The pedigree of those involved in this production is undoubtedly strong: David Farr has directed many well-received productions for the Royal Shakespeare Company over a number of years and Jonathan Slinger is one of the most lauded of the current generation of classical actors. They have a well-established working relationship, so why then is their Hamlet so far from being a complete success?
Aesthetically we are taken into a large hall, with a stage at one end. Are we in a community centre or perhaps a minor public school? It is not clear. It's a brilliantly executed piece of stage design (by Jon Bausor), but the relevance to the narrative is never fully revealed. My suspicion is that it emerged out of a desire to explain why swords are present in a contemporary setting. So a sporting environment with lots of fencing ephemera allows for this to be resolved - but quite what this municipal setting has to say about the rest of the text, I am at a loss to explain.
Irrespective of the setting, any Hamlet stands or falls on the interpretations of the characters. There are some positives here. Pippa Nixon continues to shine as one of the brightest performers of her generation. Her Ophelia is intelligent, awkward and very much aware of the dysfunction around her - thus rendering her mental collapse all the more touching.
Alex Waldmann also impresses as Horatio, bringing an endearing earnestness to the character. Waldmann, as he showed in King John, always a very watchable actor. Indeed I wondered how different this production might have been had he been in the title role. Certainly I hope his time will come in this regard. There is also a robust and handsome Laertes from Luke Norris and I did warm to Charlotte Cornwell's Gertrude after a somewhat uncertain start.
I have admired much of Jonathan Slinger's work with the RSC but I do feel that, on this occasion, the company quite simply gets it wrong. He is an actor of considerable talent and great presence - but, for me, Hamlet is not his role. I get the impression that he has been working on his interpretation for many years - developing ideas and new ways of approaching the (all too familiar) lines. And I'm certain that he has a clear vision for what he is trying to achieve but he (and Farr) were unable to communicate it to me.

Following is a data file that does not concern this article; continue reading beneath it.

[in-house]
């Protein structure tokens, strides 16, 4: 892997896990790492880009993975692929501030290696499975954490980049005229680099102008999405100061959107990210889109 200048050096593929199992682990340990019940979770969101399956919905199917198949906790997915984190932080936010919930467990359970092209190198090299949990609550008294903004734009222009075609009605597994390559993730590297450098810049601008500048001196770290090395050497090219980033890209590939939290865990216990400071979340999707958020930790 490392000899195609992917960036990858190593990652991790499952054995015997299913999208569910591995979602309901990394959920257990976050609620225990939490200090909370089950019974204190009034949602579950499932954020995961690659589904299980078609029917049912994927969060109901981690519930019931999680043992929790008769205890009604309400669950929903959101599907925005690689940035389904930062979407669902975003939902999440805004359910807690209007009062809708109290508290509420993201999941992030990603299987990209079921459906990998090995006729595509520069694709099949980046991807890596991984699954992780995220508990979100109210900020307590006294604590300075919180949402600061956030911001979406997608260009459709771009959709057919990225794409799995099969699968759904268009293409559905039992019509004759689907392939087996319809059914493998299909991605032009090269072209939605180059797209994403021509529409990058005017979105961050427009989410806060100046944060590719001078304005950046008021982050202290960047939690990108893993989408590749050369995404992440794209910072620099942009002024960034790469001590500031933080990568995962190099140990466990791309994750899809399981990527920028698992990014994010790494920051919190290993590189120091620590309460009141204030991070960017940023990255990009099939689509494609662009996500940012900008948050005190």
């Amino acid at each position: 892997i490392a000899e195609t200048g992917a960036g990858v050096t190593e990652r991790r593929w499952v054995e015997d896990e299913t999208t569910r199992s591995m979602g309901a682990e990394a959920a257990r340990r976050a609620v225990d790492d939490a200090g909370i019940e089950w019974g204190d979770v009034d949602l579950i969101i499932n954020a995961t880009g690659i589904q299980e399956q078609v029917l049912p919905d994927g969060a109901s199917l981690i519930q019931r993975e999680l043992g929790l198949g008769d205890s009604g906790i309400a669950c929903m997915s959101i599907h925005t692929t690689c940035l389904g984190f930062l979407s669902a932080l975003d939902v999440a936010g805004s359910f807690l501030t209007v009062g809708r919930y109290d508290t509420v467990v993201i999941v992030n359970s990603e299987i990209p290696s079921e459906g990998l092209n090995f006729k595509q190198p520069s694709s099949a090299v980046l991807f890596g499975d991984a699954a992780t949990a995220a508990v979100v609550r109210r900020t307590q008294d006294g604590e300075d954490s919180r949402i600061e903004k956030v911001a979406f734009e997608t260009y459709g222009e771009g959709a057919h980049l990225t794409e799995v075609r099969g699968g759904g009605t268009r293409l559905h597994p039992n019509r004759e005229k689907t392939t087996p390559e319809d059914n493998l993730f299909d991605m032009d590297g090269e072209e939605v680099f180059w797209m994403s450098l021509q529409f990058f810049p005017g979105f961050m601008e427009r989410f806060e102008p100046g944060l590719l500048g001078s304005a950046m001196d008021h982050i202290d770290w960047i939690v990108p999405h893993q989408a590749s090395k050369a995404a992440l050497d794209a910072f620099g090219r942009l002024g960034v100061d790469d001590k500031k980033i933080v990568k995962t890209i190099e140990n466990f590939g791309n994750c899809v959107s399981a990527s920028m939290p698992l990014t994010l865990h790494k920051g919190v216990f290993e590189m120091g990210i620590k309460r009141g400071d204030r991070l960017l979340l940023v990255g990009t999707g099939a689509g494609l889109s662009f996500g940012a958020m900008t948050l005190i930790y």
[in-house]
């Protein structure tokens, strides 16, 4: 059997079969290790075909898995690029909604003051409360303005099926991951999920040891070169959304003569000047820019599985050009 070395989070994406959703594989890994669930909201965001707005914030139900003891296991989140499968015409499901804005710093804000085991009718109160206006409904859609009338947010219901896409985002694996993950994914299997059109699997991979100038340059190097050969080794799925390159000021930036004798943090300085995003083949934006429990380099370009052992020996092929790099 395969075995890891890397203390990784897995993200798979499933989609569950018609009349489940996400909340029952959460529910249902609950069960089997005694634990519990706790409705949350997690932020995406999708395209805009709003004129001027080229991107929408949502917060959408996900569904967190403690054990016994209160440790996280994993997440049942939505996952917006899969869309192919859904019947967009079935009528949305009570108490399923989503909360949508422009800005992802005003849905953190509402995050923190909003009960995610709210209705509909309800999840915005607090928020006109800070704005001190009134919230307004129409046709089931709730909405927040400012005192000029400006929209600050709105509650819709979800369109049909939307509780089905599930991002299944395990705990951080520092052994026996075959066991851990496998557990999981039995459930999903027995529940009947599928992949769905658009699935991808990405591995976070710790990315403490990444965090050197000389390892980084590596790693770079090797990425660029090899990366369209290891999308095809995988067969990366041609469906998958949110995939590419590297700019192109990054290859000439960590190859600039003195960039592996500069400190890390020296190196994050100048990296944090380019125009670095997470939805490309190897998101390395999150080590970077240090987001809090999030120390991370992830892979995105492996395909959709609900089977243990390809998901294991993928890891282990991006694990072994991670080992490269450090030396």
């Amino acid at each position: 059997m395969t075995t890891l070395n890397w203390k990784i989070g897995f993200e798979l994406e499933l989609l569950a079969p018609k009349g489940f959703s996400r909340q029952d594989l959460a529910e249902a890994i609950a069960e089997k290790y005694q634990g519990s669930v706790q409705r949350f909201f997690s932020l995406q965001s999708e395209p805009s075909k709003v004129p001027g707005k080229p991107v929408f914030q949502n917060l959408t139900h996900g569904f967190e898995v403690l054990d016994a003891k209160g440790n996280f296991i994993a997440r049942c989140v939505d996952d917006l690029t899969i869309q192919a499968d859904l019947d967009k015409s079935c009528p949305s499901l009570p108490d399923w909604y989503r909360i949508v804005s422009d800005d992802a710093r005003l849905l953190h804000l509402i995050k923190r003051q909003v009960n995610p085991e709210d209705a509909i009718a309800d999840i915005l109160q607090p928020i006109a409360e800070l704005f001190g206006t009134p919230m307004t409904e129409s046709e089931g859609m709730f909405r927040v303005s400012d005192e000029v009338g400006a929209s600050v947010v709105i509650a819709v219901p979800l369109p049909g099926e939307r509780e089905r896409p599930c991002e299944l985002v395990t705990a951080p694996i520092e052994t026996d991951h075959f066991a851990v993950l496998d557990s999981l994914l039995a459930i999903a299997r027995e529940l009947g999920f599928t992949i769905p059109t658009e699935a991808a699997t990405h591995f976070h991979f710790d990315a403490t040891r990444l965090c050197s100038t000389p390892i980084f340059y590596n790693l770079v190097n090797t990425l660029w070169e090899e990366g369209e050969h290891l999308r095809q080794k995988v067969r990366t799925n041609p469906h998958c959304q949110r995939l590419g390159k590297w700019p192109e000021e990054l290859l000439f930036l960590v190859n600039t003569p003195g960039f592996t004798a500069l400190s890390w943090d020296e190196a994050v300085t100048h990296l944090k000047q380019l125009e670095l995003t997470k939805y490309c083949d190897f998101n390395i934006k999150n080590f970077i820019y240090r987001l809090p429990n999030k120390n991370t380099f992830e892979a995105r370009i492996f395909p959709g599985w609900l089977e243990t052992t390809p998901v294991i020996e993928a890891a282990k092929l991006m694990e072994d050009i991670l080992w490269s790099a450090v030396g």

He employs so many 'actorly' tricks, both verbally and physically, that it is hard to see through to the emotional truth of what the character is experiencing. I certainly get the manic side to his interpretation but never really feel his grief or deep depression. It is a cliché to say that less is more - but I think that stripping away some of the excesses of his performance would deliver a far more satisfying result.
At 3 hours 45 minutes, this is a long evening in the theatre; much of this stems from a fatal lack of pace, as it is far from a full text. Quite simply, too many lines are indulged. Indeed, Shakespeare's advice to the Players seems to have been completely ignored with all of the excesses Hamlet demands his actors must avoid being all too evident in the production as a whole.
I suspect, in the end, this is a production that will divide audiences and critics alike. There will be those like me who do not buy into the Farr/Slinger vision and those who are enthused and engaged by it. Certainly both reactions were evident at the end of this performance.